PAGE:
The Students Clubs Council has passed various motions largely aimed at reforming the existing funding policy and expanding executive powers.
The Students Clubs Council met yesterday for their third Clubs Council Meeting of 2018. Seeing a number of executive positions vacated as of this semester, a significant focus of the meeting was to address any issues that have come about as a result of this.
Newly vacated positions in the executive include Chairperson, Communications Officer, Funding Officer and General Officer. While the other positions have all been filled, the position of Funding Officer still remains vacant.
Included among the issues caused by this change in the executive is the fact that the new Communications Officer, James Howarth, was only recently able to gain access to the Clubs Council email account. This has seen a backlog in emails to and from the council, with at least one club not receiving any notification that it’s bid for affiliation had been approved.
A major reform to the Clubs Council’s funding policy is the instituting of a flat rate of funding per person for Club events, allocating $11 per ANU student in attendance for ordinary events and $15 per student for “special events”. This is a move away from the funding rate being determined by the amount of people who attend the events, so as to allow for equal rates of funding to all clubs regardless of their size or popularity.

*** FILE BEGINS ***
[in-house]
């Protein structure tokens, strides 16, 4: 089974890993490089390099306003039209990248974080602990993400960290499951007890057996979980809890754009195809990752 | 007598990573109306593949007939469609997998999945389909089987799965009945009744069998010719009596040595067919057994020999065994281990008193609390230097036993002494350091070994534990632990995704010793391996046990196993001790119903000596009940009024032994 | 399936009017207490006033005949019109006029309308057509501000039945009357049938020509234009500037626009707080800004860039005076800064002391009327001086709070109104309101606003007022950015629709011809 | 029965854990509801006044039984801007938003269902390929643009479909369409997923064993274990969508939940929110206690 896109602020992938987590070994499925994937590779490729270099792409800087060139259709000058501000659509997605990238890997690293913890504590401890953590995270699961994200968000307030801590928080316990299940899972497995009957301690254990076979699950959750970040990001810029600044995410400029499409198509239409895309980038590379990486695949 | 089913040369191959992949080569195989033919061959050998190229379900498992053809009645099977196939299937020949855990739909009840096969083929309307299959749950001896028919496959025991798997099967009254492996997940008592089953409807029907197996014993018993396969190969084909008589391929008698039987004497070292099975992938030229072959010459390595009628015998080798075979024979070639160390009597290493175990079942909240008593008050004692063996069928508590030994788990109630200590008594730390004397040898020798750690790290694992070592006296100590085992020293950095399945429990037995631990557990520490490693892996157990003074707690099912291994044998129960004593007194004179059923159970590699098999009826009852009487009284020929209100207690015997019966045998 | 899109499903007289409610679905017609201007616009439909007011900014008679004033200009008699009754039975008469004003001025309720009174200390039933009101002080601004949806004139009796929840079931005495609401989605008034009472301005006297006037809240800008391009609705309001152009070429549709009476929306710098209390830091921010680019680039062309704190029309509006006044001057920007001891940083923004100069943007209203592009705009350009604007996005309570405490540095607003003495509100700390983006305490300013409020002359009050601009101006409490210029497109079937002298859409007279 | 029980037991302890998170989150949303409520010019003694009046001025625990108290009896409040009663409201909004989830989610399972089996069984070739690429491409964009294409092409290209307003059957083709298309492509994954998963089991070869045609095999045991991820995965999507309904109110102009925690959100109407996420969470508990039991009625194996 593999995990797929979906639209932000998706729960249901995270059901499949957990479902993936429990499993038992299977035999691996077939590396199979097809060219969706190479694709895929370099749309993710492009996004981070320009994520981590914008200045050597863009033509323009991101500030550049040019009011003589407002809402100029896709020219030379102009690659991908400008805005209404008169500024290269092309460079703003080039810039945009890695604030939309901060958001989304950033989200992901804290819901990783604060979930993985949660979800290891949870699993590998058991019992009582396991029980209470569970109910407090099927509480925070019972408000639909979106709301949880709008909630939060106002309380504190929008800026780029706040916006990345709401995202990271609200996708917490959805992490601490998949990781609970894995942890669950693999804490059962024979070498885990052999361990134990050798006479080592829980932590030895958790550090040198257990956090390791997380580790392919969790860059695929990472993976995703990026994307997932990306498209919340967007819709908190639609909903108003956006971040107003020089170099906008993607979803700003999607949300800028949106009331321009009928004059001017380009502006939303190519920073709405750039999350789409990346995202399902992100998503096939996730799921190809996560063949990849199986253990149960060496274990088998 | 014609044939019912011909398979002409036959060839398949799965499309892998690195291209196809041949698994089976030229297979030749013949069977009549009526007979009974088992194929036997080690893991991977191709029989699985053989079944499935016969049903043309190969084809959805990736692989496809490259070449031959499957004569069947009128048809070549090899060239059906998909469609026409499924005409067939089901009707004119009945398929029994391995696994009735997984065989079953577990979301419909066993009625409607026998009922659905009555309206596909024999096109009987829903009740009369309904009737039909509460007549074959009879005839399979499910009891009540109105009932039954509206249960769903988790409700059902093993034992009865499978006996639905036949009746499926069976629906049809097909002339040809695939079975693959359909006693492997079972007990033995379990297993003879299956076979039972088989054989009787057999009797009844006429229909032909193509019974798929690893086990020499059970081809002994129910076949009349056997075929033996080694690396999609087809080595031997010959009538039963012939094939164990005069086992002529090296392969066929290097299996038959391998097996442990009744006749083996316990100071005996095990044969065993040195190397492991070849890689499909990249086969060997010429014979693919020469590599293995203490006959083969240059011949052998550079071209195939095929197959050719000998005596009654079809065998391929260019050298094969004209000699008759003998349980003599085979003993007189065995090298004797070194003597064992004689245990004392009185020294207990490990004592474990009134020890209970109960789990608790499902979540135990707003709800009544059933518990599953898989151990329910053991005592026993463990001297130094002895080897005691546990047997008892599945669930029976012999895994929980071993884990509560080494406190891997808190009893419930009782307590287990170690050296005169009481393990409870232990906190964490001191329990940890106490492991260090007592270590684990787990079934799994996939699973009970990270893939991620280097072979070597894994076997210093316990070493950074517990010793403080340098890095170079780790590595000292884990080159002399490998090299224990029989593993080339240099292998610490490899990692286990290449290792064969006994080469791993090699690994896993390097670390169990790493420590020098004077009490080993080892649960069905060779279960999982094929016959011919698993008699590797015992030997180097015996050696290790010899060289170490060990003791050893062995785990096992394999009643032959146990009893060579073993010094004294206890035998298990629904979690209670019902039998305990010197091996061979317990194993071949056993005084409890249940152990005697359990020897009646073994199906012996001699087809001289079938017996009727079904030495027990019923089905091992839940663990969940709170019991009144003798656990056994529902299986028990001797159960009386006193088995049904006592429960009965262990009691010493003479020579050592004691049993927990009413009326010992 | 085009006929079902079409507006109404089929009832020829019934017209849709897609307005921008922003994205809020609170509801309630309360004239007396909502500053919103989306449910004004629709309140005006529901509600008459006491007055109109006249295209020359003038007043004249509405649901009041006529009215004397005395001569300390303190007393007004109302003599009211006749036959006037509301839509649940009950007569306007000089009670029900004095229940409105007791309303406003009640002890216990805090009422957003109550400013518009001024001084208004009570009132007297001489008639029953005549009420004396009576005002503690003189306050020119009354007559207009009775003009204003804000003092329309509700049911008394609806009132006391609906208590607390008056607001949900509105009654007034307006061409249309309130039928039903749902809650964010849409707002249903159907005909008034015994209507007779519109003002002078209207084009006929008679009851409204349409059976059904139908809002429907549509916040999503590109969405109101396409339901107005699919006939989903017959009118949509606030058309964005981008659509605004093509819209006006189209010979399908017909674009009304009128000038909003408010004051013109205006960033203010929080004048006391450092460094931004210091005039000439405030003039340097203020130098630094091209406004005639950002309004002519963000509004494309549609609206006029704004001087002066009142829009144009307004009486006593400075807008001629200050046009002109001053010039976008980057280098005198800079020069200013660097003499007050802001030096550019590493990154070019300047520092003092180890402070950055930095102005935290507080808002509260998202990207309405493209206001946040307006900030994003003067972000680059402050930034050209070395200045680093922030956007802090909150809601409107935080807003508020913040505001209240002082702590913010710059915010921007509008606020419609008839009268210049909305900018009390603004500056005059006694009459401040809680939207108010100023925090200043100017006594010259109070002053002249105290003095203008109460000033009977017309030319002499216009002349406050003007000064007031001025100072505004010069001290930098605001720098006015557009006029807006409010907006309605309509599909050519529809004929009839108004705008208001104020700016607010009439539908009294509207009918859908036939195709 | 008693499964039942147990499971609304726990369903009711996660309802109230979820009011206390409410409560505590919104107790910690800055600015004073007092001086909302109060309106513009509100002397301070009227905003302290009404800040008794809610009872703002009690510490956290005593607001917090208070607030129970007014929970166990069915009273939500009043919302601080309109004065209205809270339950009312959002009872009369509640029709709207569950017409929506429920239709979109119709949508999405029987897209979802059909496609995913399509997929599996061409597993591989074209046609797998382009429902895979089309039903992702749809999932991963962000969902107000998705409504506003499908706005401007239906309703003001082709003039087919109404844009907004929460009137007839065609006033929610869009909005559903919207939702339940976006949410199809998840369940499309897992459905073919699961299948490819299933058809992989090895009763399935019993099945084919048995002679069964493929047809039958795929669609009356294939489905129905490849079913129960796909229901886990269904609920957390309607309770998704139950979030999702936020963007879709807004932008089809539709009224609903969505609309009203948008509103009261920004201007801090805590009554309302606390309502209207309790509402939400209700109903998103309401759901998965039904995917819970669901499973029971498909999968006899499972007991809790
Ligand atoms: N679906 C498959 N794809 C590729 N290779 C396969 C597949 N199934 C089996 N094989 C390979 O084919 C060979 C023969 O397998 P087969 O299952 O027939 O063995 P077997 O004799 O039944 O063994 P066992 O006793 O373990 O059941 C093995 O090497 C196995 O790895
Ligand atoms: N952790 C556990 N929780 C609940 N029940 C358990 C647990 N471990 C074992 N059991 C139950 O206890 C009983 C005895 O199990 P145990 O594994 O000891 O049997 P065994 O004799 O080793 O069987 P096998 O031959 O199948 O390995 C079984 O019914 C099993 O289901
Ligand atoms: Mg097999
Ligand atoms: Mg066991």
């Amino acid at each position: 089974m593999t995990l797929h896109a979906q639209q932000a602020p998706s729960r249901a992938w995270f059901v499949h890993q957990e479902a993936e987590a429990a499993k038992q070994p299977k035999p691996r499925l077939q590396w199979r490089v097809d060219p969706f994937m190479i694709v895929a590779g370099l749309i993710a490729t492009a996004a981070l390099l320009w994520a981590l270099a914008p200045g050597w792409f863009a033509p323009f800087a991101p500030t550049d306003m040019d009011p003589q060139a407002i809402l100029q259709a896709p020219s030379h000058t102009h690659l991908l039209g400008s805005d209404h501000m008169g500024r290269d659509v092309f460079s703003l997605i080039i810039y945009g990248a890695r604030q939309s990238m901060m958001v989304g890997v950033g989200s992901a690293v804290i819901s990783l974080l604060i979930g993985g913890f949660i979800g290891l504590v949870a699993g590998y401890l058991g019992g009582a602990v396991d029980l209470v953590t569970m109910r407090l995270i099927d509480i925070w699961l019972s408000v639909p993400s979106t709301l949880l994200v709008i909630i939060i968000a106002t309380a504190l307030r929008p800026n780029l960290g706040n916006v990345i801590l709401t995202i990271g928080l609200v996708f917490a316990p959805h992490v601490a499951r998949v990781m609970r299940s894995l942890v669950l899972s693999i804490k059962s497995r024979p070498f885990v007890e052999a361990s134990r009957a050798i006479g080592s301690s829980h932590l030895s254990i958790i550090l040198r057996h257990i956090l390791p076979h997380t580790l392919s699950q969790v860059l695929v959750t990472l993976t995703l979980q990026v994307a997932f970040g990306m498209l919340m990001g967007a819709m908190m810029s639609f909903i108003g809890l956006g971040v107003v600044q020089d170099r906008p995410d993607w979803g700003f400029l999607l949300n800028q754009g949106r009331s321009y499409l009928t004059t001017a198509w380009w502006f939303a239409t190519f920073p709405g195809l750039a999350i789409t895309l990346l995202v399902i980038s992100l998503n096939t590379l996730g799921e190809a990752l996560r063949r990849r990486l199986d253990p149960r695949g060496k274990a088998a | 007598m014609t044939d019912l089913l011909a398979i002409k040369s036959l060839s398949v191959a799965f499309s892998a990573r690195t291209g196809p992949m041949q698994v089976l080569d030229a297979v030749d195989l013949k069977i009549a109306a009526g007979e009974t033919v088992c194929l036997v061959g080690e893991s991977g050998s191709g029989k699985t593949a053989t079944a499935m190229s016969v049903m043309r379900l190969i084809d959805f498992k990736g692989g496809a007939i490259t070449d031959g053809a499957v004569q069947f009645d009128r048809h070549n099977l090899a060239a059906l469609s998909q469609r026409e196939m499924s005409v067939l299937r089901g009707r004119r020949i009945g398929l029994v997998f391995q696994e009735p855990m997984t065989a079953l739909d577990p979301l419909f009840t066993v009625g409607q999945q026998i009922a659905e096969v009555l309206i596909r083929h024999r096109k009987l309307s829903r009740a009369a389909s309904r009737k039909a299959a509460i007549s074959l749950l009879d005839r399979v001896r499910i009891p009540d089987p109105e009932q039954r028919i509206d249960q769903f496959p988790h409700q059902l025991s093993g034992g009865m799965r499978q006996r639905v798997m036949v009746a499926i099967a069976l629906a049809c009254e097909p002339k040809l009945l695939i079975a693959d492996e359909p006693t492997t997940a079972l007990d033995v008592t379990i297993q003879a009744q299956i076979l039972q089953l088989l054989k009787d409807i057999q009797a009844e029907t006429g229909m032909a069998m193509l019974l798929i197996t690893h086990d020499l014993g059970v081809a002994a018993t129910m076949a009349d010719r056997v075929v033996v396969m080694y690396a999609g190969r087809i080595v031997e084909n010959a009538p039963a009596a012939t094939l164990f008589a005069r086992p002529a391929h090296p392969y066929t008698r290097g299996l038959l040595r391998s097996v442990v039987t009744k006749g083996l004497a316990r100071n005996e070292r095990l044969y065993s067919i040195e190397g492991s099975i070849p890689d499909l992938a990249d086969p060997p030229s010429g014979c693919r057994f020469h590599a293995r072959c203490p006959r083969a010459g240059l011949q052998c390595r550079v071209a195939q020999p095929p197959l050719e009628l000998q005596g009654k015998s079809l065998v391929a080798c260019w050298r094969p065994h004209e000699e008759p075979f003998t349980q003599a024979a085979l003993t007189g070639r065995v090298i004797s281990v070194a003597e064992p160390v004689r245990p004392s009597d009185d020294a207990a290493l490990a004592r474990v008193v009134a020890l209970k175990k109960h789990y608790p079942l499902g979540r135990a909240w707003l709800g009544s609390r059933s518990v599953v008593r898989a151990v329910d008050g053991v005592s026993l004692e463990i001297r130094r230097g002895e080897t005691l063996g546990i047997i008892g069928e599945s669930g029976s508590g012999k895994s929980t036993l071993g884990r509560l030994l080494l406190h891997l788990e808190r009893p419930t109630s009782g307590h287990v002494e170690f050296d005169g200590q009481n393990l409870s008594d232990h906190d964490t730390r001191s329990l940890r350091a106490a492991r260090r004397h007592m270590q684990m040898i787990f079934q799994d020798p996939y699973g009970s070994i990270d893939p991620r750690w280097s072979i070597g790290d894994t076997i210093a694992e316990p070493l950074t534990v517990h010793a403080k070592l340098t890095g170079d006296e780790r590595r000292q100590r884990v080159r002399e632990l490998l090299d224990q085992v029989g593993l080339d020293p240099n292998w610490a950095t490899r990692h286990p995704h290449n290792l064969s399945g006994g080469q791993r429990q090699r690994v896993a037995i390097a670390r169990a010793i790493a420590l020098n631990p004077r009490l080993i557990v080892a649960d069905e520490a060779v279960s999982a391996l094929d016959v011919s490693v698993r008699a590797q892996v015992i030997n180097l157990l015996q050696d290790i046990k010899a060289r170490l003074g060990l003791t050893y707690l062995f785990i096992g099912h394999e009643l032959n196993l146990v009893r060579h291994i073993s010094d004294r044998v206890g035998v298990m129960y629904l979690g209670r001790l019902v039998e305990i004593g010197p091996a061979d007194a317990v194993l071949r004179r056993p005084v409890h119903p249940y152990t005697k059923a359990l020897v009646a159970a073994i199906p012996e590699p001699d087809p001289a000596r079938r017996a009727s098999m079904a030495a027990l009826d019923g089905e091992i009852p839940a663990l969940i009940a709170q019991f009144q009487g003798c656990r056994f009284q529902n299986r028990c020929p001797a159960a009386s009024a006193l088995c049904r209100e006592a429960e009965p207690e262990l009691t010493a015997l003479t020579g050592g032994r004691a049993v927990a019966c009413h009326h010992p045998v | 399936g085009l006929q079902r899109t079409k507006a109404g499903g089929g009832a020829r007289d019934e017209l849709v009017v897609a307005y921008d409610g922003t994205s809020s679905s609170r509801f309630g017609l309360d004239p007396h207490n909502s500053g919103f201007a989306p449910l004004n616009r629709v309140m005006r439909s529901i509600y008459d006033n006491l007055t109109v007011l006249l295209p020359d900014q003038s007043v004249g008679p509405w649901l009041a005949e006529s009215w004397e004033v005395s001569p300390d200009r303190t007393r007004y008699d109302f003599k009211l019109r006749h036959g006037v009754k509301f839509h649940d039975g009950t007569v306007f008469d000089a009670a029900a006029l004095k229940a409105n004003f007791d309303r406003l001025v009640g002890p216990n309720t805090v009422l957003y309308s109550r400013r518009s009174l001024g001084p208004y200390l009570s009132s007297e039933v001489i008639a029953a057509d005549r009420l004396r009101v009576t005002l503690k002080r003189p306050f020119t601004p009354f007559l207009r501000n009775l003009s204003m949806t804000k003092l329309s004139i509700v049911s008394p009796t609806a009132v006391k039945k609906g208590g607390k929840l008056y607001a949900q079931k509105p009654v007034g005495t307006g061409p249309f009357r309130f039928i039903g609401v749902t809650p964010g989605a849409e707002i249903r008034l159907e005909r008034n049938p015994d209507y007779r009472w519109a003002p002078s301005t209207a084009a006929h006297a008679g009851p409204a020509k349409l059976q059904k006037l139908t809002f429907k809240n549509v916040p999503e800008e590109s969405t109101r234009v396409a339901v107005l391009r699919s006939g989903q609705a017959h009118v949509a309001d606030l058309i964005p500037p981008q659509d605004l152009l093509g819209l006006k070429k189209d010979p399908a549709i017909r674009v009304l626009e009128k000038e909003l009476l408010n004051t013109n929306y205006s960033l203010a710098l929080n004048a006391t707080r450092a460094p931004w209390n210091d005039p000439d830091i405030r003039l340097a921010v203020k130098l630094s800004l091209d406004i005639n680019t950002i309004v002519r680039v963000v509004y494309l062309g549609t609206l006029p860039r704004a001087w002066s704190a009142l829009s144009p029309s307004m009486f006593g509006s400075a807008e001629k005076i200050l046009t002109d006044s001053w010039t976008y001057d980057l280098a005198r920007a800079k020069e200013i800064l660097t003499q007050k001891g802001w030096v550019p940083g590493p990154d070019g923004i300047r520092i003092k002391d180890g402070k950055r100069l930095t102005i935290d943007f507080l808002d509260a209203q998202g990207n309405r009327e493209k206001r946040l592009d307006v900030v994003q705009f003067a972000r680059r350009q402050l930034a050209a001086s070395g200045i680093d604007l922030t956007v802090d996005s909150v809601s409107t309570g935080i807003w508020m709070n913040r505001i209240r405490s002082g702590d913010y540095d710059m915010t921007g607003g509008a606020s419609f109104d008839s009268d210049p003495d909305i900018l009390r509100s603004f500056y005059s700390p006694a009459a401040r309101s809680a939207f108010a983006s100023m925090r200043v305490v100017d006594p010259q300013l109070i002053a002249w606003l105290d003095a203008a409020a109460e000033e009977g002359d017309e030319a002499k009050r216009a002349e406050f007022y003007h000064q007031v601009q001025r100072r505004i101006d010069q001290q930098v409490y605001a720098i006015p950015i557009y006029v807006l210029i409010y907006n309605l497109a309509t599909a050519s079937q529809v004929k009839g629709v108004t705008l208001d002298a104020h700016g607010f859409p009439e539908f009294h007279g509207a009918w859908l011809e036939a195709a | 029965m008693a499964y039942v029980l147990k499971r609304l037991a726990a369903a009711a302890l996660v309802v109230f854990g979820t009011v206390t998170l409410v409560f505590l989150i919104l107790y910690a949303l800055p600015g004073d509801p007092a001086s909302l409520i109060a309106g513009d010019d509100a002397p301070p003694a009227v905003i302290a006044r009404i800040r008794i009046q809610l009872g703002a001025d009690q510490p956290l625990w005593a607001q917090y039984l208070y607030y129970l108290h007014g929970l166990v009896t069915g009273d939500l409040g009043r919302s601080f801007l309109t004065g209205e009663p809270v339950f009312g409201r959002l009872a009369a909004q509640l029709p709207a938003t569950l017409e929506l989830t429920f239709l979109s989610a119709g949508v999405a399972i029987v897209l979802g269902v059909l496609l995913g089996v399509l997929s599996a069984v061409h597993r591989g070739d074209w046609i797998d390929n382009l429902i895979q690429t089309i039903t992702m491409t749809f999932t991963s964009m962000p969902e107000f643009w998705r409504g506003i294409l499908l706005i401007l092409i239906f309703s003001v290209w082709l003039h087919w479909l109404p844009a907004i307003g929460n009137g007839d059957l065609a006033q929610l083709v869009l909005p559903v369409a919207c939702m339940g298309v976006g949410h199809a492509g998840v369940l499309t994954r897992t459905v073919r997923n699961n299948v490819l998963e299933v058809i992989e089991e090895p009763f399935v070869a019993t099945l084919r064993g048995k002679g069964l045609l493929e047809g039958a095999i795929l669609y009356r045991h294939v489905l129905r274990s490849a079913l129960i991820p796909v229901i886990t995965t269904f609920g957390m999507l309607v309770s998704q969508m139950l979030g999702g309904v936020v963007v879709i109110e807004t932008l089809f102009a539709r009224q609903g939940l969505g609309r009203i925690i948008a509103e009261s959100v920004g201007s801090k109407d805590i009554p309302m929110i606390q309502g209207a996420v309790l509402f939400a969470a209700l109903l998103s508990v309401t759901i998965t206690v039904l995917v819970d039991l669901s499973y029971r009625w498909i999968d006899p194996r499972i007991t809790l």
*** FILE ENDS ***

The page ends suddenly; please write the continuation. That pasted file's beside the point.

Another reform focused on granting to Council’s executive the discretionary power to refuse applications for travel grants should the use of such a grant be unreasonable or already funded through another student representative body. Speaking to the motion, Secretary of the Clubs Council Howard Maclean highlighted that almost every other grant included such a discretionary feature, and those that didn’t involved a considerably smaller amount of money.
Proposed as the Executive Powers Reform, another reformative motion was put forward with the purpose of standardising Executive powers under various policies and setting “ground rules” to executive meetings. It also looked to “centralise governance provisions under one policy”. Changes under this reform include the clear setting out of the process by which club regulations, council policies, and rules are interpreted, as well as to reconcile executive decisions with the constitutions, regulations and policies of both the Clubs Council and ANUSA.